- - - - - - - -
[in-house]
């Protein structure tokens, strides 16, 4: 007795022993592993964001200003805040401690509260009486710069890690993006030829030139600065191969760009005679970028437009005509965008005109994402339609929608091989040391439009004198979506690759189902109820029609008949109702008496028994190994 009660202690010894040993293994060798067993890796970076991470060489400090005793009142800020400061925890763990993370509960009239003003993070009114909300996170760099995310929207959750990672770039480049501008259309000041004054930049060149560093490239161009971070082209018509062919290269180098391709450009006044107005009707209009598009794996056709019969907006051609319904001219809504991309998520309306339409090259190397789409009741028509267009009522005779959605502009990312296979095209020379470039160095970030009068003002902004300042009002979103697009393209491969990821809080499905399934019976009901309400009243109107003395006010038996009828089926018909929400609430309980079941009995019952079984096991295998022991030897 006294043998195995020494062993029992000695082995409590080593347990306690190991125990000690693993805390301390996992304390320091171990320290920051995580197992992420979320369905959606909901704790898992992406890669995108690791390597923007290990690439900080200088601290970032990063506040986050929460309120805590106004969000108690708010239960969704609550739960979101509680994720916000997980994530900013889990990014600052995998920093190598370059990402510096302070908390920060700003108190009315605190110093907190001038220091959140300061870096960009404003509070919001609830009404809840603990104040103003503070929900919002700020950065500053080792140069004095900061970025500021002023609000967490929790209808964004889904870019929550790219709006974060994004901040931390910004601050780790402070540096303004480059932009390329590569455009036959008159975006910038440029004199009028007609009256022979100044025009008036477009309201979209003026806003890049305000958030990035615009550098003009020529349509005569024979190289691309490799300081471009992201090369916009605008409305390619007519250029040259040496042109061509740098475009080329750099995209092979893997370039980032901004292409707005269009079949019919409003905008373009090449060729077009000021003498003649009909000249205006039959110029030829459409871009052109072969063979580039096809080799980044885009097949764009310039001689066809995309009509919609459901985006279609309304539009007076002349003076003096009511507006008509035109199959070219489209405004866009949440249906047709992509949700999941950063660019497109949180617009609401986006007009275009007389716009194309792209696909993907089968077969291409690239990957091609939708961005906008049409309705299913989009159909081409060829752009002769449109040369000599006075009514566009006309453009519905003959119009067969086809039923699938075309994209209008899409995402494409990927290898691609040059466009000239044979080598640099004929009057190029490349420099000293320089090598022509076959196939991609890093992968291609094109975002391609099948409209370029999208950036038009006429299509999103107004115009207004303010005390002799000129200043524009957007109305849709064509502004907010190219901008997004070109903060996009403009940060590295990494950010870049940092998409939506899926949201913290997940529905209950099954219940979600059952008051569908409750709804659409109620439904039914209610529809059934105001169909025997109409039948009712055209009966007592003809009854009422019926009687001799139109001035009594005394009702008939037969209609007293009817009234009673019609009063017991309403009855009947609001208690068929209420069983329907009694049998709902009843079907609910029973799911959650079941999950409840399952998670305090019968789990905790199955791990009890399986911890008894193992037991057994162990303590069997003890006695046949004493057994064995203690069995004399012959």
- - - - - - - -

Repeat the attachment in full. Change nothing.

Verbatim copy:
[in-house]
């Protein structure tokens, strides 16, 4: 007795022993592993964001200003805040401690509260009486710069890690993006030829030139600065191969760009005679970028437009005509965008005109994402339609929608091989040391439009004198979506690759189902109820029609008949109702008496028994190994 009660202690010894040993293994060798067993890796970076991470060489400090005793009142800020400061925890763990993370509960009239003003993070009114909300996170760099995310929207959750990672770039480049501008259309000041004054930049060149560093490239161009971070082209018509062919290269180098391709450009006044107005009707209009598009794996056709019969907006051609319904001219809504991309998520309306339409090259190397789409009741028509267009009522005779959605502009990312296979095209020379470039160095970030009068003002902004300042009002979103697009393209491969990821809080499905399934019976009901309400009243109107003395006010038996009828089926018909929400609430309980079941009995019952079984096991295998022991030897 006294043998195995020494062993029992000695082995409590080593347990306690190991125990000690693993805390301390996992304390320091171990320290920051995580197992992420979320369905959606909901704790898992992406890669995108690791390597923007290990690439900080200088601290970032990063506040986050929460309120805590106004969000108690708010239960969704609550739960979101509680994720916000997980994530900013889990990014600052995998920093190598370059990402510096302070908390920060700003108190009315605190110093907190001038220091959140300061870096960009404003509070919001609830009404809840603990104040103003503070929900919002700020950065500053080792140069004095900061970025500021002023609000967490929790209808964004889904870019929550790219709006974060994004901040931390910004601050780790402070540096303004480059932009390329590569455009036959008159975006910038440029004199009028007609009256022979100044025009008036477009309201979209003026806003890049305000958030990035615009550098003009020529349509005569024979190289691309490799300081471009992201090369916009605008409305390619007519250029040259040496042109061509740098475009080329750099995209092979893997370039980032901004292409707005269009079949019919409003905008373009090449060729077009000021003498003649009909000249205006039959110029030829459409871009052109072969063979580039096809080799980044885009097949764009310039001689066809995309009509919609459901985006279609309304539009007076002349003076003096009511507006008509035109199959070219489209405004866009949440249906047709992509949700999941950063660019497109949180617009609401986006007009275009007389716009194309792209696909993907089968077969291409690239990957091609939708961005906008049409309705299913989009159909081409060829752009002769449109040369000599006075009514566009006309453009519905003959119009067969086809039923699938075309994209209008899409995402494409990927290898691609040059466009000239044979080598640099004929009057190029490349420099000293320089090598022509076959196939991609890093992968291609094109975002391609099948409209370029999208950036038009006429299509999103107004115009207004303010005390002799000129200043524009957007109305849709064509502004907010190219901008997004070109903060996009403009940060590295990494950010870049940092998409939506899926949201913290997940529905209950099954219940979600059952008051569908409750709804659409109620439904039914209610529809059934105001169909025997109409039948009712055209009966007592003809009854009422019926009687001799139109001035009594005394009702008939037969209609007293009817009234009673019609009063017991309403009855009947609001208690068929209420069983329907009694049998709902009843079907609910029973799911959650079941999950409840399952998670305090019968789990905790199955791990009890399986911890008894193992037991057994162990303590069997003890006695046949004493057994064995203690069995004399012959």